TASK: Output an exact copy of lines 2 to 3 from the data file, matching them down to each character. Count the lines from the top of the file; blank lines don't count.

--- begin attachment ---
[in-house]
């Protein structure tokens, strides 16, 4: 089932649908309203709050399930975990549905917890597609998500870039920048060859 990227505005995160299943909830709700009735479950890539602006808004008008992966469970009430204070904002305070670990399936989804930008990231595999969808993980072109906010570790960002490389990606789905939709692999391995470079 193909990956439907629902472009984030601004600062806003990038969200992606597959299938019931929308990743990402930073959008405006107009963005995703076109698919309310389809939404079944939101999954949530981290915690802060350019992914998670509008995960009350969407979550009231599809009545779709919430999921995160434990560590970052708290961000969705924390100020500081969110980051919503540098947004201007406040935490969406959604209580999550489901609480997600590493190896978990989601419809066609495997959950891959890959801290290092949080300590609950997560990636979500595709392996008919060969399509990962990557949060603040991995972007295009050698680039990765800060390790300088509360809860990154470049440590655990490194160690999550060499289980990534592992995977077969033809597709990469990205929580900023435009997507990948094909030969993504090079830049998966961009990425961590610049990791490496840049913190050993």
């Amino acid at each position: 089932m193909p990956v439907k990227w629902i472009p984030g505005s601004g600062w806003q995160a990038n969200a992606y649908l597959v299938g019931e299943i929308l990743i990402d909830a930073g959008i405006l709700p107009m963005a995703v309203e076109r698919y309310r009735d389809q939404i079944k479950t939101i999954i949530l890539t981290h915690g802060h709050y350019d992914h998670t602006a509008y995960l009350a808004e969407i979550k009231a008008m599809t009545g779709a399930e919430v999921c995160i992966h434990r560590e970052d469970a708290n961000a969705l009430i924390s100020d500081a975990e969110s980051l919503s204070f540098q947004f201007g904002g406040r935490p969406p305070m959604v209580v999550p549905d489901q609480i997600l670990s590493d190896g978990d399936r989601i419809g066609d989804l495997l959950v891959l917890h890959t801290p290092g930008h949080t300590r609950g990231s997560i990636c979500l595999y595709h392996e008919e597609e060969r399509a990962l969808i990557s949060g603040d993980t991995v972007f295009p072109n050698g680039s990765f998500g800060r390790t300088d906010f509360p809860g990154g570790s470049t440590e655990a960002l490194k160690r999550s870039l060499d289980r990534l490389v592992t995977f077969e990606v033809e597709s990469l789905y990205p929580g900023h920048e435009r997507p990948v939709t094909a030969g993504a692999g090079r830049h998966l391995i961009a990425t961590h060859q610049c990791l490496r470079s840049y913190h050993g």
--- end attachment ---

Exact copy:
């Protein structure tokens, strides 16, 4: 089932649908309203709050399930975990549905917890597609998500870039920048060859 990227505005995160299943909830709700009735479950890539602006808004008008992966469970009430204070904002305070670990399936989804930008990231595999969808993980072109906010570790960002490389990606789905939709692999391995470079 193909990956439907629902472009984030601004600062806003990038969200992606597959299938019931929308990743990402930073959008405006107009963005995703076109698919309310389809939404079944939101999954949530981290915690802060350019992914998670509008995960009350969407979550009231599809009545779709919430999921995160434990560590970052708290961000969705924390100020500081969110980051919503540098947004201007406040935490969406959604209580999550489901609480997600590493190896978990989601419809066609495997959950891959890959801290290092949080300590609950997560990636979500595709392996008919060969399509990962990557949060603040991995972007295009050698680039990765800060390790300088509360809860990154470049440590655990490194160690999550060499289980990534592992995977077969033809597709990469990205929580900023435009997507990948094909030969993504090079830049998966961009990425961590610049990791490496840049913190050993």
């Amino acid at each position: 089932m193909p990956v439907k990227w629902i472009p984030g505005s601004g600062w806003q995160a990038n969200a992606y649908l597959v299938g019931e299943i929308l990743i990402d909830a930073g959008i405006l709700p107009m963005a995703v309203e076109r698919y309310r009735d389809q939404i079944k479950t939101i999954i949530l890539t981290h915690g802060h709050y350019d992914h998670t602006a509008y995960l009350a808004e969407i979550k009231a008008m599809t009545g779709a399930e919430v999921c995160i992966h434990r560590e970052d469970a708290n961000a969705l009430i924390s100020d500081a975990e969110s980051l919503s204070f540098q947004f201007g904002g406040r935490p969406p305070m959604v209580v999550p549905d489901q609480i997600l670990s590493d190896g978990d399936r989601i419809g066609d989804l495997l959950v891959l917890h890959t801290p290092g930008h949080t300590r609950g990231s997560i990636c979500l595999y595709h392996e008919e597609e060969r399509a990962l969808i990557s949060g603040d993980t991995v972007f295009p072109n050698g680039s990765f998500g800060r390790t300088d906010f509360p809860g990154g570790s470049t440590e655990a960002l490194k160690r999550s870039l060499d289980r990534l490389v592992t995977f077969e990606v033809e597709s990469l789905y990205p929580g900023h920048e435009r997507p990948v939709t094909a030969g993504a692999g090079r830049h998966l391995i961009a990425t961590h060859q610049c990791l490496r470079s840049y913190h050993g």